Alcohol Drinks Hacks

Here’s What To Cook With Your Leftover Christmas Party Booze

After hosting Christmas and New Year’s Eve parties, you’re probably going to have a lot of alcohol leftover.

At that point, the easy thing to do is drink yourself into oblivion, or you can challenge yourself to use all that alcohol to enhance your cooking.

With help from Barilla executive chef Lorenzo Boni, here are some practical, and useful ways to use all that leftover alcohol.

Champagne and Red Wine

These are already commonly used as cooking enhancers. Chef Lorenzo said to use the champagne for salmon or oysters, and the red wine for crispy prosciutto and risotto-style pasta with red meat.

“You’ll want to ensure your boozy post-holiday brunch doesn’t taste like a meal soaked in champagne overnight. Instead, reduce the alcohol so it cooks off leaving behind the sweet, acidic or aromatic flavors.”

You can also go the marinade route, pouring that red wine (with garlic) on red meat and leaving it overnight for extra flavor.


If you’re familiar with TGI Friday’s Jack Daniels menu, you know how good whiskey can be when applied to food. Chef Lorenzo suggests using your leftover whiskey to add a sweet and smoky flavor to shrimp and a scampi sauce. Combine with linguine for a really good time.


Yes, that leftover beer can be useful since it acts as a natural tenderizer.  Chef says it is ideal for stewing meats and making marinades. Keep the dark beer with red meats, and the lighter beers with poultry. Easy peasy.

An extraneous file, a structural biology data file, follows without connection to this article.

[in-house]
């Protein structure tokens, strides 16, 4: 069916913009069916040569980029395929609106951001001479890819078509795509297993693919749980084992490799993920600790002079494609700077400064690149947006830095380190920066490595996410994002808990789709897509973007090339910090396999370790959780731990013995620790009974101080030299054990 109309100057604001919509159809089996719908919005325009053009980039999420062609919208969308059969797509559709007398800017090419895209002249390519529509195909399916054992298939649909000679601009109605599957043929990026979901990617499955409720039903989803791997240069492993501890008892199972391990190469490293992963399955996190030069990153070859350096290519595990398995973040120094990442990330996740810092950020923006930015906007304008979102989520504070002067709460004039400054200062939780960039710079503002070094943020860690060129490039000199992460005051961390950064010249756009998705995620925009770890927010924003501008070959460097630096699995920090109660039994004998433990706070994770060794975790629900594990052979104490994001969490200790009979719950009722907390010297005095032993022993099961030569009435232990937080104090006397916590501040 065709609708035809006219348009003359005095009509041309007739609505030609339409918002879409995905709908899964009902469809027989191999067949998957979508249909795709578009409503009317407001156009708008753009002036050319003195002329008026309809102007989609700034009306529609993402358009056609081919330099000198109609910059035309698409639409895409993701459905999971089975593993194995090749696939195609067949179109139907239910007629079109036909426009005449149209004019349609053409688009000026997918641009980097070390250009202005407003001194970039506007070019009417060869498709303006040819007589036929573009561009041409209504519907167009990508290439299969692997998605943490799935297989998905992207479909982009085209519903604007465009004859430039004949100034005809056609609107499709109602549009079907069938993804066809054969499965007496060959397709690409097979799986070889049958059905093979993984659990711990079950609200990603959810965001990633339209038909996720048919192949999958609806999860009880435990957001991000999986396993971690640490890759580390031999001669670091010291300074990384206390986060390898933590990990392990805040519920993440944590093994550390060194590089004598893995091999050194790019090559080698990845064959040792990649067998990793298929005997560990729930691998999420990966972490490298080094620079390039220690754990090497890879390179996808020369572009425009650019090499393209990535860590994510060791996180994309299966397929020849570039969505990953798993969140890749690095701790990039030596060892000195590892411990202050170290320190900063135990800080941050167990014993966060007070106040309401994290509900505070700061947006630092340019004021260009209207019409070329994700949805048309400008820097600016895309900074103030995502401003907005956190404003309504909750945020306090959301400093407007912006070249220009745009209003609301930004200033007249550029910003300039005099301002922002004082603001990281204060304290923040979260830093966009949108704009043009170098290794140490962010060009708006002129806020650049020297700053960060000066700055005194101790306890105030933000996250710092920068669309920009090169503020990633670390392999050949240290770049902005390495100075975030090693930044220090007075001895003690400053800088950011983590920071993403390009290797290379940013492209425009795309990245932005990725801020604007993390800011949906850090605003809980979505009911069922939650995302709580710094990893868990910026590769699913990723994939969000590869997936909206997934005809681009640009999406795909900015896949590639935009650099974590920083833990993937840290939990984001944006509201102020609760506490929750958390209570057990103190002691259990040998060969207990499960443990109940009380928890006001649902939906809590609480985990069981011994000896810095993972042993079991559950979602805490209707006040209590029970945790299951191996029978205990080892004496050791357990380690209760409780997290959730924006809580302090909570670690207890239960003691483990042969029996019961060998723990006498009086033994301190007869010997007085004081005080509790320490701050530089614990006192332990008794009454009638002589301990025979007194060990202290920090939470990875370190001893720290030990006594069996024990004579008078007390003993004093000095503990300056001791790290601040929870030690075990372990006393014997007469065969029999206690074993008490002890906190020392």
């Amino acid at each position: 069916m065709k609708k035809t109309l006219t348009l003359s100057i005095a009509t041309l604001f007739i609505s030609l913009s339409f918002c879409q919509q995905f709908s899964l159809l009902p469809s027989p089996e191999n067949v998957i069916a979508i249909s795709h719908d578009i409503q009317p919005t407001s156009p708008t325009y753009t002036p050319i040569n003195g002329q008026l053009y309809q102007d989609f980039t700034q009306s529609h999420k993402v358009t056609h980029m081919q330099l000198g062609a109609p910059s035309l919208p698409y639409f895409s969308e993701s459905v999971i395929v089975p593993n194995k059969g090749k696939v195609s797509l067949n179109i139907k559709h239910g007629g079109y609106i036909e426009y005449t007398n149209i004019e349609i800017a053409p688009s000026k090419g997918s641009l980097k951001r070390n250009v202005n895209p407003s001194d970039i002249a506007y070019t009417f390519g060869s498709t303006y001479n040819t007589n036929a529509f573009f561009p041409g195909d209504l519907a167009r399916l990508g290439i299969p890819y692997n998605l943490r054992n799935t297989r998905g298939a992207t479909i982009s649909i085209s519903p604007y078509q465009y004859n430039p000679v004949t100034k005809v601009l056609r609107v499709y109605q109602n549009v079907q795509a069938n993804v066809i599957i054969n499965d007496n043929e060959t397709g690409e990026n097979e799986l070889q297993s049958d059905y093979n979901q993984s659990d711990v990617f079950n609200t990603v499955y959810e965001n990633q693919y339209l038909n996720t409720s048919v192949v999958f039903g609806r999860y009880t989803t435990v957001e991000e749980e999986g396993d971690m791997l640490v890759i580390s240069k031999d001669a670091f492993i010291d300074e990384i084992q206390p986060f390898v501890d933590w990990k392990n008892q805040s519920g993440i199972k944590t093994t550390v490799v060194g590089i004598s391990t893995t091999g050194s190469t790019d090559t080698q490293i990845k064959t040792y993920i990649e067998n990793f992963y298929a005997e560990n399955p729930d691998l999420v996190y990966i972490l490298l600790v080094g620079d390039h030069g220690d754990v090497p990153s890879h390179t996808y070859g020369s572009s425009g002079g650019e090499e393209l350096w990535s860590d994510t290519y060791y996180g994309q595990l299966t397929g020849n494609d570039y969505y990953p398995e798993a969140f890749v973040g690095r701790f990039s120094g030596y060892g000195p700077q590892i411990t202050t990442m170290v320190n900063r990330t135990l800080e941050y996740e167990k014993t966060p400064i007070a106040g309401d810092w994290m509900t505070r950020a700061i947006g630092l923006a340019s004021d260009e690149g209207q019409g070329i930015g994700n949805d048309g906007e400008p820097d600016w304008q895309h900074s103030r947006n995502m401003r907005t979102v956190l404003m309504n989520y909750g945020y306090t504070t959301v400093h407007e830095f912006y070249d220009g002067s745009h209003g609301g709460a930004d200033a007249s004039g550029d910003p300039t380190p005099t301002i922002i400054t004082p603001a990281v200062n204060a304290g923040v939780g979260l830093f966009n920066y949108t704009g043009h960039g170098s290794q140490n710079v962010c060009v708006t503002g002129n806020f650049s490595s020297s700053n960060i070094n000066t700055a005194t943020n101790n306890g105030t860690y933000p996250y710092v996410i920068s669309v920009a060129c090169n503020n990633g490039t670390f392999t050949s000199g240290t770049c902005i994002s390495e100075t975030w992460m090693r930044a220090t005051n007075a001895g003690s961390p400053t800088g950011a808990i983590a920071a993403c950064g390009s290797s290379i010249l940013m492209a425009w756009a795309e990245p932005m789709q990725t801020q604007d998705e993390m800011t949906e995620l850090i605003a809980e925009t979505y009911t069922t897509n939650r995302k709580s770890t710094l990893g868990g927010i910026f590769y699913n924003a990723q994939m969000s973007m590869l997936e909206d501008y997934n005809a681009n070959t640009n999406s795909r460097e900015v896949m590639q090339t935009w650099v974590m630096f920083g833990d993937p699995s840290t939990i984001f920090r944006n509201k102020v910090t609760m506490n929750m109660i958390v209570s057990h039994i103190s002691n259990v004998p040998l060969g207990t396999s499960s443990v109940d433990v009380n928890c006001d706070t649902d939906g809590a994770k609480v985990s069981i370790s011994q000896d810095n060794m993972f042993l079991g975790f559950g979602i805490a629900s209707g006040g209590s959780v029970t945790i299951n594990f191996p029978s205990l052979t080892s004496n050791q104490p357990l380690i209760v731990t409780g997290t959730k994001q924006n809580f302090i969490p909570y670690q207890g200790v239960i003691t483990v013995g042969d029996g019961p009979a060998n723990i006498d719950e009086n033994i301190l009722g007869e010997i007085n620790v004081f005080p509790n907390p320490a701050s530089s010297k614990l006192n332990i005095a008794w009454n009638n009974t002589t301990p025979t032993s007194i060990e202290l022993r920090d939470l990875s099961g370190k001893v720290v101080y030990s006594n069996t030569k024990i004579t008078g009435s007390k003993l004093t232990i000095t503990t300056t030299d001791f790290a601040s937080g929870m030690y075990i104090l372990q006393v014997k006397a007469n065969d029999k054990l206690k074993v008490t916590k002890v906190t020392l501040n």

With the weather cooling a bit, beer can also add “deep, rich flavor” to your soup.

Hard Cider

It’s damn near unethical to drink flat hard cider, but you can definitely still use it in the kitchen. Cider acts similarly to white wine, and can be used in any recipe that calls for it. Chef Lorenzo suggests using it for mac and cheese, or mushroom dishes. Just make sure the cider doesn’t have added sugar, that’ll just end in disaster.


The most logical cooking idea here is tiramisu. It’s not the easiest thing to make, but channel your inner Cake Boss, turn on that oven and put that rum to good use. Or just get wasted with it. Whatever. It’s your life.



You Can Now Buy Noodles That Don’t Need Boiling Water To Cook


One of the biggest inconveniences of cooking noodles is waiting for that initial boil. Everything’s pretty much on pause until that pot of water begins to bubble. Thanks to a new development by Barilla, waiting for boiling water is a thing of the past.

The company’s new noodle line is called Pronto. Get it?

All you have to do is throw the noodles into a pot or pan and cover with three cups of cold water. Then, just turn on the stove and start cooking. The noodles should absorb the water while everything cooks. Once most of the water is gone, you can simply add the desired sauce and serve your dish.

Seems too good to be true, but in this age where no one has a time to literally wait for water to boil, we’ll allow it.


Sriracha, Sapporo, and 17 More Food Brand Names You’re Probably Mispronouncing


All right, all right hot shot, so you know how to pronounce gnocchi. You know the “h” in hors d’oeuvres is silent. You know quinoa has two syllables, not three. But unless your lingual skills are just extra cunning, chances are there’s at least one food or drink word out there you’re still a little hesitant to say.

Take brand names like Barilla pasta, for instance. Is it bah – REE – yah, like Maria? Or bah – RIL – lah, like gorilla? Is it Sa – POE – roe or SA – poe – roe? Don’t even get us started on sriracha and nutella (betcha didn’t know you were probably saying those wrong too).

Luckily we decided to figure it out ourselves and look like idiots, so you no longer have to.

That’s right, it’s Commonly Mispronounced Food Words Part 2, y’all, “Brand Names Edition.” Leh. Go: